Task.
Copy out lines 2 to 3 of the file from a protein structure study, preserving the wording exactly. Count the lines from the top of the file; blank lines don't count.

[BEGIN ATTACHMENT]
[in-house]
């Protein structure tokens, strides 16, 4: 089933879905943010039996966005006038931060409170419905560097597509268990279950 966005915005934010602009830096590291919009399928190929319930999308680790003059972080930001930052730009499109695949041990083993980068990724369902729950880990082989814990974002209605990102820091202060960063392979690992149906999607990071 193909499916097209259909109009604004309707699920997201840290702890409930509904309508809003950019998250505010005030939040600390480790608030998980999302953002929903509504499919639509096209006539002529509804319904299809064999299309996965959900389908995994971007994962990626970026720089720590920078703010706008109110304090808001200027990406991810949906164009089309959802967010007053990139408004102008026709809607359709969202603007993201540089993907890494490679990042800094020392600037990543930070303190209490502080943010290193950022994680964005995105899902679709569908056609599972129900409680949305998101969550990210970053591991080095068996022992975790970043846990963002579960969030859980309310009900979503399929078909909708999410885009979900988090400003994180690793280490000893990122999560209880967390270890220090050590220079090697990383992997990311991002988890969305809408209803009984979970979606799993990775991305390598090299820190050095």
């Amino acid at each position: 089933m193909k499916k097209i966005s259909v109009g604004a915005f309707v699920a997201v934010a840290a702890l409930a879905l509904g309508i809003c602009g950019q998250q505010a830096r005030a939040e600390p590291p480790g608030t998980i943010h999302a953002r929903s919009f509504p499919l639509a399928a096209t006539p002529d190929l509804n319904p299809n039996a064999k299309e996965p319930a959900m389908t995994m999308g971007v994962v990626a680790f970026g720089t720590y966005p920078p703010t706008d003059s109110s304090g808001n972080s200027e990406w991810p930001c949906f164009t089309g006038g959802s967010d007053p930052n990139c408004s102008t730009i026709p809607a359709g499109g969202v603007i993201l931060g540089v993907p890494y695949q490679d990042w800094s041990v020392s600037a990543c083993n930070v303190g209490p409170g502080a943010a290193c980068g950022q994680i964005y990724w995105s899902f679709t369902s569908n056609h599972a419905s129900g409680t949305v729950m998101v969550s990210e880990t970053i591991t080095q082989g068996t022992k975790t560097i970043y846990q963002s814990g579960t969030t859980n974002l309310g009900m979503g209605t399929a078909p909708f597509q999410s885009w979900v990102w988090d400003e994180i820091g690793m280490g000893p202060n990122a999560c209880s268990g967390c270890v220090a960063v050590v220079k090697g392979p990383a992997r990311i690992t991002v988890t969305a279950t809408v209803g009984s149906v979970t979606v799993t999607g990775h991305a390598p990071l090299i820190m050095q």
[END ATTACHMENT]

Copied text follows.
């Protein structure tokens, strides 16, 4: 089933879905943010039996966005006038931060409170419905560097597509268990279950 966005915005934010602009830096590291919009399928190929319930999308680790003059972080930001930052730009499109695949041990083993980068990724369902729950880990082989814990974002209605990102820091202060960063392979690992149906999607990071 193909499916097209259909109009604004309707699920997201840290702890409930509904309508809003950019998250505010005030939040600390480790608030998980999302953002929903509504499919639509096209006539002529509804319904299809064999299309996965959900389908995994971007994962990626970026720089720590920078703010706008109110304090808001200027990406991810949906164009089309959802967010007053990139408004102008026709809607359709969202603007993201540089993907890494490679990042800094020392600037990543930070303190209490502080943010290193950022994680964005995105899902679709569908056609599972129900409680949305998101969550990210970053591991080095068996022992975790970043846990963002579960969030859980309310009900979503399929078909909708999410885009979900988090400003994180690793280490000893990122999560209880967390270890220090050590220079090697990383992997990311991002988890969305809408209803009984979970979606799993990775991305390598090299820190050095």
């Amino acid at each position: 089933m193909k499916k097209i966005s259909v109009g604004a915005f309707v699920a997201v934010a840290a702890l409930a879905l509904g309508i809003c602009g950019q998250q505010a830096r005030a939040e600390p590291p480790g608030t998980i943010h999302a953002r929903s919009f509504p499919l639509a399928a096209t006539p002529d190929l509804n319904p299809n039996a064999k299309e996965p319930a959900m389908t995994m999308g971007v994962v990626a680790f970026g720089t720590y966005p920078p703010t706008d003059s109110s304090g808001n972080s200027e990406w991810p930001c949906f164009t089309g006038g959802s967010d007053p930052n990139c408004s102008t730009i026709p809607a359709g499109g969202v603007i993201l931060g540089v993907p890494y695949q490679d990042w800094s041990v020392s600037a990543c083993n930070v303190g209490p409170g502080a943010a290193c980068g950022q994680i964005y990724w995105s899902f679709t369902s569908n056609h599972a419905s129900g409680t949305v729950m998101v969550s990210e880990t970053i591991t080095q082989g068996t022992k975790t560097i970043y846990q963002s814990g579960t969030t859980n974002l309310g009900m979503g209605t399929a078909p909708f597509q999410s885009w979900v990102w988090d400003e994180i820091g690793m280490g000893p202060n990122a999560c209880s268990g967390c270890v220090a960063v050590v220079k090697g392979p990383a992997r990311i690992t991002v988890t969305a279950t809408v209803g009984s149906v979970t979606v799993t999607g990775h991305a390598p990071l090299i820190m050095q």